private Mat                   mPrevGray;
   MatOfPoint2f prevFeatures, nextFeatures;
   MatOfPoint features;
   MatOfByte status;
   MatOfFloat err;
   private MenuItem               mItemPreviewOpticalFlow, mItemPreviewKLT;
   private CameraBridgeViewBase   mOpenCvCameraView;

We will need to create a callback function for OpenCV, like we did earlier. In addition to the code we used earlier, we will also enable CameraView to capture frames for processing:

private BaseLoaderCallback mLoaderCallback = new BaseLoaderCallback(this) {
       public void onManagerConnected(int status) {
           switch (status) {
               case LoaderCallbackInterface.SUCCESS:
                   Log.i(TAG, "OpenCV loaded successfully");
               } break;
               } break;

We will now check whether the OpenCV manager is installed on the phone, which contains the required libraries. In the onResume function, add the following line of code:

OpenCVLoader.initAsync(OpenCVLoader.OPENCV_VERSION_2_4_10,   this, mLoaderCallback);

In the onCreate() function, add the following line before calling setContentView to prevent the screen from turning off, while using the app:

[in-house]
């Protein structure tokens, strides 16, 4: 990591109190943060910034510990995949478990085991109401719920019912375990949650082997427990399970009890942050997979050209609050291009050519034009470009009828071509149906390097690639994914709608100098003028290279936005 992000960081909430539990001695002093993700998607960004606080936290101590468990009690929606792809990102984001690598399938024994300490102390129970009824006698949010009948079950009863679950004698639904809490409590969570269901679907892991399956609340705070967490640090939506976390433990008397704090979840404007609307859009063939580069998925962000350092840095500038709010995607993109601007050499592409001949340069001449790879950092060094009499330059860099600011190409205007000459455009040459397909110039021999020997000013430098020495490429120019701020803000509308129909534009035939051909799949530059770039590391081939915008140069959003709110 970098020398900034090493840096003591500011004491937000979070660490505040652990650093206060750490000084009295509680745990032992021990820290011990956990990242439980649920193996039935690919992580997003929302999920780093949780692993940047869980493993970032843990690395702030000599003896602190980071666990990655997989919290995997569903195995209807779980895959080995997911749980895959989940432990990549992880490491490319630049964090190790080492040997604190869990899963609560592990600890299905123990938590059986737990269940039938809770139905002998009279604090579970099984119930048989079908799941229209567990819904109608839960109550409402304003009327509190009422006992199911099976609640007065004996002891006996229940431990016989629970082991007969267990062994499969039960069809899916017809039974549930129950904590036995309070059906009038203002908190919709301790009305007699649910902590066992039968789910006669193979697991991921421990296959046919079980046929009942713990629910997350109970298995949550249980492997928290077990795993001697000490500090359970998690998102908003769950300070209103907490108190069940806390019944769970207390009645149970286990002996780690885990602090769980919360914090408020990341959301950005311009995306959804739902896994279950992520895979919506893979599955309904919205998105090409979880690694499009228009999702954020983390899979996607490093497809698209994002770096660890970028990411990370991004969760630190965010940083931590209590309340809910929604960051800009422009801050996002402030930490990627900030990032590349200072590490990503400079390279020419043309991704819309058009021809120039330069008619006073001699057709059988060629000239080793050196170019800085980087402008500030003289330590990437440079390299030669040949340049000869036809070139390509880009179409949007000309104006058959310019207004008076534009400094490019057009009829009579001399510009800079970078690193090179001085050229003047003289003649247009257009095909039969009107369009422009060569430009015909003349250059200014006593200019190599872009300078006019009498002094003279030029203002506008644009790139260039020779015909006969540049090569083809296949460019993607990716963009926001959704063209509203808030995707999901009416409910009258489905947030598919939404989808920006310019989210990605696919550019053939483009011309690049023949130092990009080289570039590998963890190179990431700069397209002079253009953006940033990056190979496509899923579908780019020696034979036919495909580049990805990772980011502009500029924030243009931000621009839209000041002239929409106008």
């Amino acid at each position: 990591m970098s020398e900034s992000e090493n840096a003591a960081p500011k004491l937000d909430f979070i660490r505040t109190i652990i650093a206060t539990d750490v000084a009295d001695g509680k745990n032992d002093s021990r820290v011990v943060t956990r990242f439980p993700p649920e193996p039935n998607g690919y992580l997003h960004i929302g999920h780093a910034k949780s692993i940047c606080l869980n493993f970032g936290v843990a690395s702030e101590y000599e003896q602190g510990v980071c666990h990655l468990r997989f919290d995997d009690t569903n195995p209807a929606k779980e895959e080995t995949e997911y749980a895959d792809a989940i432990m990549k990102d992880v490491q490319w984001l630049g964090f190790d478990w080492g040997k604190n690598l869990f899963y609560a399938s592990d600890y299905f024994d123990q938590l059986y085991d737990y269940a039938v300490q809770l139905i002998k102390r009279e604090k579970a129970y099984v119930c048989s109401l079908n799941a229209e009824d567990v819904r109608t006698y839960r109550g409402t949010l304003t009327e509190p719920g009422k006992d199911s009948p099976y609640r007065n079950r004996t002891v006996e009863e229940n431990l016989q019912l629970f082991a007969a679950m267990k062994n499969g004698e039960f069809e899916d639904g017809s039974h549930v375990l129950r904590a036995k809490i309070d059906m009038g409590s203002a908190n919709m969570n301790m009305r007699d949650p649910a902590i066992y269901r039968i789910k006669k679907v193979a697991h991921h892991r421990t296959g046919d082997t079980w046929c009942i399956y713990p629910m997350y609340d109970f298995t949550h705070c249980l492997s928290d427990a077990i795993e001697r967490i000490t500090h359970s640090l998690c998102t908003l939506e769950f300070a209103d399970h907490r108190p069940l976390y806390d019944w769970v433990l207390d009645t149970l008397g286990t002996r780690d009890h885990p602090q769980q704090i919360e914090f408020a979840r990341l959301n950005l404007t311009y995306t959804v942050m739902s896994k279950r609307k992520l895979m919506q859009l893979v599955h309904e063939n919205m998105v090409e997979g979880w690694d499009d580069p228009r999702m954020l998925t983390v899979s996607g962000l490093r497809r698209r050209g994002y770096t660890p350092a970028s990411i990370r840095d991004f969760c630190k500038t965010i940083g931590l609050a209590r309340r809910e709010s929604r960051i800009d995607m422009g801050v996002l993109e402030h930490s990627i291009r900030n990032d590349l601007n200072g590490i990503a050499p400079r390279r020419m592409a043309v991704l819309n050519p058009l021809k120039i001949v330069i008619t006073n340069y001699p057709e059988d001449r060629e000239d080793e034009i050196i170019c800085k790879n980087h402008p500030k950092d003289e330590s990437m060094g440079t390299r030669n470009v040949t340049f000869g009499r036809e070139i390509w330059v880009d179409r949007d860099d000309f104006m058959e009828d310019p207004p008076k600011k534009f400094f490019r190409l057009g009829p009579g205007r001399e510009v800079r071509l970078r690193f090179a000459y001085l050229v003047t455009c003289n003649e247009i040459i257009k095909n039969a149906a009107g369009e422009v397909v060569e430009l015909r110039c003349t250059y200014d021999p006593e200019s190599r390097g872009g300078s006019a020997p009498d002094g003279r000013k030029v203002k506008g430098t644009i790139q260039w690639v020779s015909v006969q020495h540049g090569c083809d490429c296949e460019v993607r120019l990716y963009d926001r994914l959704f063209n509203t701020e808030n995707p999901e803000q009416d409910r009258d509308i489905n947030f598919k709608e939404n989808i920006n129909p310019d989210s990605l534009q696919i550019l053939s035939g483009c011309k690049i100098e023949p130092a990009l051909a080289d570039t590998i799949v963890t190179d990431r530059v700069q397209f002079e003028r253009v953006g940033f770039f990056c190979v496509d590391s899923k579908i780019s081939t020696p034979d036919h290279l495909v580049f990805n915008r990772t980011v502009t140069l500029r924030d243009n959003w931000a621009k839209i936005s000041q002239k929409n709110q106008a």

getWindow().addFlags(WindowManager.LayoutParams. FLAG_KEEP_SCREEN_ON);

We will now initialize our JavaCameraView object. Add the following lines after setContentView has been called:

mOpenCvCameraView = (CameraBridgeViewBase)   findViewById(;

Notice that we called setCvCameraViewListener with the this parameter. For this, we need to make our activity implement the CvCameraViewListener2 interface. So, your class definition for the MainActivity class should look like the following code:

public class MainActivity extends Activity   implements CvCameraViewListener2

We will add a menu to this activity to toggle between different examples in this article. Add the following lines to the onCreateOptionsMenu function:

mItemPreviewKLT = menu.add("KLT Tracker");
mItemPreviewOpticalFlow = menu.add("Optical Flow");

We will now add some actions to the menu items. In the onOptionsItemSelected function, add the following lines:

if (item == mItemPreviewOpticalFlow) {
           mViewMode = VIEW_MODE_OPTICAL_FLOW;